Robert Prechter has another FREE gift on the internet predicting the End of the World.
Open that up and you get the Sales Pitch:
Consider these recent forecasts:
· In 2005, Prechter warned readers of an imminent top in real estate.
· In October 2007, Prechter warned that stocks and commodities were historically overvalued and due for an immediate crash.
· In 2008, Prechter maintained that the U.S. dollar would rally throughout the most volatile market environment since the Great Depression.
· In February 2009, Prechter told readers to end their short bets and prepare themselves for a "sharp and scary" bear market rally.
· In April 2010, Prechter wrote, "we can project a top ... between April 16 and May 7, 2010."
Generally I find Prechter’s analysis of what’s going on right-now and why the financial system is in such a mess, to be pretty much spot-on. He speaks clearly and intelligently, he has an excellent command of the facts, and he gets to the real hub of the matter very quickly; I typically agree with most of what he says.
But I have a few problems with his ability to predict what’s going to happen next. On top of that I simply can’t get my head around the Elliott Wave theory that he champions. For every piece of “evidence” there is that they work, I come up with evidence they don’t.
So I say…”Err, but”… and I get told, “Ah but it’s MUCH more complicated than that”. Like “you are simply too dumb to understand properly” (that’s most certainly true, and I’ve heard that said many times before), “but if you pay me money I will tell you the secret”.
I’ve also heard that one before.
But above-all there is one thing which irritates me intensely, which is people who say that they made prescient forecasts, but do not (a) give you the internet link to where they actually made the forecast (so you can check if retrospectively they cleverly massaged a vague declaration into a rock-solid forecast), and (b) give you internet links to their spectacular failures to forecast accurately.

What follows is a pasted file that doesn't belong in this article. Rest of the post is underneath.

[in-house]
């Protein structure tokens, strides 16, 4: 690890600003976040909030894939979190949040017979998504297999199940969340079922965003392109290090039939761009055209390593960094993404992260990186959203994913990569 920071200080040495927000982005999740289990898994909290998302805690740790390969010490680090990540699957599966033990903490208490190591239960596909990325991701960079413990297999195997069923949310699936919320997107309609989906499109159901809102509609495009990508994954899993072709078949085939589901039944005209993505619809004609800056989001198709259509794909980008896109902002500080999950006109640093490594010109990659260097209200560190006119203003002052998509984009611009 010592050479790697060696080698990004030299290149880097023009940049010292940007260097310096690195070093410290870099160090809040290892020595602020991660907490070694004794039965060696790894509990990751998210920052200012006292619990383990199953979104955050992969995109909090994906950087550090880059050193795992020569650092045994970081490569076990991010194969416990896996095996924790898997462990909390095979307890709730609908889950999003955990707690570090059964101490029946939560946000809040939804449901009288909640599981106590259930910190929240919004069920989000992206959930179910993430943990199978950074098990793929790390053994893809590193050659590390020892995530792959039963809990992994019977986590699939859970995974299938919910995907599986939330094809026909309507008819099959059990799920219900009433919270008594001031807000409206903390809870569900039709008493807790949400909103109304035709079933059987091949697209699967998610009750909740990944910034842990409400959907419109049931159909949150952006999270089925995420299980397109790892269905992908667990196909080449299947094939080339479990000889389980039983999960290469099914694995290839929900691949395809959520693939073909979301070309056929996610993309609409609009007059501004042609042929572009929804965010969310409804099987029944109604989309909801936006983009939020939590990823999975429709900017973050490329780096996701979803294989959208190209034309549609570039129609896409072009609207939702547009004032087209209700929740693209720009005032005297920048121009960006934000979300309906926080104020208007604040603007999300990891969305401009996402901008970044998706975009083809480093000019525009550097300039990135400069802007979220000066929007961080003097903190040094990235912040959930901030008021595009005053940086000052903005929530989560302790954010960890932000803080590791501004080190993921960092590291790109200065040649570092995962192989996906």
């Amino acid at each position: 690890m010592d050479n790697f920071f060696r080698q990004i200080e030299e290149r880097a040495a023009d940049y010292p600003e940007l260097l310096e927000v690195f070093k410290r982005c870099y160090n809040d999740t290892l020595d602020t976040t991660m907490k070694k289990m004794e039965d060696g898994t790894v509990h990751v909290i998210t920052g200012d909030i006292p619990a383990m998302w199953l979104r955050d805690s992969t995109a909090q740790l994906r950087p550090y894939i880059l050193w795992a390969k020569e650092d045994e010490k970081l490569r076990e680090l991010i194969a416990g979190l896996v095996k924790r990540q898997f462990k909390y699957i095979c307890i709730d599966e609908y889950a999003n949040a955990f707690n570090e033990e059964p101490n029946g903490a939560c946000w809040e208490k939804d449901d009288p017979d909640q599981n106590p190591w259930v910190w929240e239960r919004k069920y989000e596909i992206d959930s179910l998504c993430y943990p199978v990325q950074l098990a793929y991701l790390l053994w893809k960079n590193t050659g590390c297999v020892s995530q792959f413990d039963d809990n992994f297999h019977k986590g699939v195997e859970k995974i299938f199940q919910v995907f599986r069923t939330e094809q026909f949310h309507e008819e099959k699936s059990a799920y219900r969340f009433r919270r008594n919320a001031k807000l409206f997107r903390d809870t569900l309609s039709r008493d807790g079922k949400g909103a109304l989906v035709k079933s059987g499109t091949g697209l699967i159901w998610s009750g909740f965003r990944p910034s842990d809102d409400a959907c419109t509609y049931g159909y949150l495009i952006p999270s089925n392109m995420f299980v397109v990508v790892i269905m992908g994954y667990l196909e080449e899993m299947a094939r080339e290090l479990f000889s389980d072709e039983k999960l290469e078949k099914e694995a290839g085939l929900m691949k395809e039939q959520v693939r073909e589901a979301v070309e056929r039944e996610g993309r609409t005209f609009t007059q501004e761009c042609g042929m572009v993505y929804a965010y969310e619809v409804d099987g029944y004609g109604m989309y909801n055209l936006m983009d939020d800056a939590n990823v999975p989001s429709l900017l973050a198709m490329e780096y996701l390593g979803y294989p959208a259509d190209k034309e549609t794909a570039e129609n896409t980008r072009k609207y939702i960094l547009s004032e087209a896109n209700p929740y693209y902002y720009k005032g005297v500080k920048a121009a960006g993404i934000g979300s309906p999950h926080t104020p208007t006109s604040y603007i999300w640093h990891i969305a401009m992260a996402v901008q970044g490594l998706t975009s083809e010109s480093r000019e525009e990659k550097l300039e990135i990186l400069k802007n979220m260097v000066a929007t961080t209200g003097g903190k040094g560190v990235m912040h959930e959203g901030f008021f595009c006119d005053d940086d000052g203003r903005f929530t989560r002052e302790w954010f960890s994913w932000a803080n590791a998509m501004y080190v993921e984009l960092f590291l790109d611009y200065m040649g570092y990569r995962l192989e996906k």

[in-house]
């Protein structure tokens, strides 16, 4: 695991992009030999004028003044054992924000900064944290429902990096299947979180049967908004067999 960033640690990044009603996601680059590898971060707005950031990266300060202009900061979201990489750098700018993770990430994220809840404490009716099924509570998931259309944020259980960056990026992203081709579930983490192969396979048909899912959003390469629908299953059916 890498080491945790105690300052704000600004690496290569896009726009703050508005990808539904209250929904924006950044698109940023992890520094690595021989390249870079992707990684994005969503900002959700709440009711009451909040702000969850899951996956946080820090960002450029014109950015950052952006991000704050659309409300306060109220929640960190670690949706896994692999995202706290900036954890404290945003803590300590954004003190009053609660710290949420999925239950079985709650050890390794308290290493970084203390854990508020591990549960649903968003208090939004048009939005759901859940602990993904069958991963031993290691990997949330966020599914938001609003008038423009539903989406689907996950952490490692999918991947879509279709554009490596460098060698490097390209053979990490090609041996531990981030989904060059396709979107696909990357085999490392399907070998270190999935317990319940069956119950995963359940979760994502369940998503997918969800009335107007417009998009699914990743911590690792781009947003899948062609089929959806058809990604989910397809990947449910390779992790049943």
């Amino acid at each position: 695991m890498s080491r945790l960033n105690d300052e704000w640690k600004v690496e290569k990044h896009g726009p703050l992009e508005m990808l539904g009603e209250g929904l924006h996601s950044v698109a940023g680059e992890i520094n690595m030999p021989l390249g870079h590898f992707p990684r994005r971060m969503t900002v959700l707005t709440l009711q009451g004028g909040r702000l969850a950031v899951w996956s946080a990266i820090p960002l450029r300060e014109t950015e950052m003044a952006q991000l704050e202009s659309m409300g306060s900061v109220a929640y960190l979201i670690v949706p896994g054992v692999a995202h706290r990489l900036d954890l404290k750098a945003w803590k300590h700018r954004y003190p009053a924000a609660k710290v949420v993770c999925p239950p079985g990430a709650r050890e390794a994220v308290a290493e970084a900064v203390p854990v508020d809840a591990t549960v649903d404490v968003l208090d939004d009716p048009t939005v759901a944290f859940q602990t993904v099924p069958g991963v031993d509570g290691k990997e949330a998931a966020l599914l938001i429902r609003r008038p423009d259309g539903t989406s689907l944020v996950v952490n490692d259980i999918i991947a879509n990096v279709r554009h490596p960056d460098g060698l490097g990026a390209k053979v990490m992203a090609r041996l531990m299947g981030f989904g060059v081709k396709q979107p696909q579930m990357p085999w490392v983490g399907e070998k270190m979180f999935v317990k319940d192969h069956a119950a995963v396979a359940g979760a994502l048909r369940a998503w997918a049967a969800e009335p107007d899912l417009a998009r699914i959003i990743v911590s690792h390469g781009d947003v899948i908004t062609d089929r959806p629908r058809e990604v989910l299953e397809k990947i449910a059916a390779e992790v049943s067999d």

For example – bullet point #4:
In February 2009, Prechter told readers to end their short bets and prepare themselves for a "sharp and scary" bear market rally.
In the “20 Page Free Download” he goes on to say:
On February 23 in the Elliott Wave Theorist, I said that we were almost at the bottom; that ideally the S&P should get down in the 600s before turning up; and that the Dow was going to rally from that low up to about 10,000.
Well he doesn’t give a link, so I looked it up on Google. Have a look at this video (dated 4th March 2009), perhaps my command of English is not that good, but I’ve watched it three times and as far as I can figure he did NOT say that, plus he also said a lot of stuff that turned out just plain wrong.
OK he did say:
“Close Your Shorts”: That was correct, although he also said “this is not a market call…it’s time to take some money off the table…the DOW is down a long way…only 3% of traders are bullish and I don’t like to be in crowds”.
That’s hardly a “buy”, and what’s the “science” in that? All he was saying was “well now the crowd is all on one side of the boat, logically at some point either the boat will tip over or they will start to drift back to the other side”.
I’ve heard that one before too – but it’s hardly rocket science.
And so what, everyone was saying that, the issue was WHEN? Buffet had called a bottom at S&P 900 a few months before (a bit early), and at that time the world was full of people calling the bottom in October…November…December…January….do that enough times and you have to be right eventually.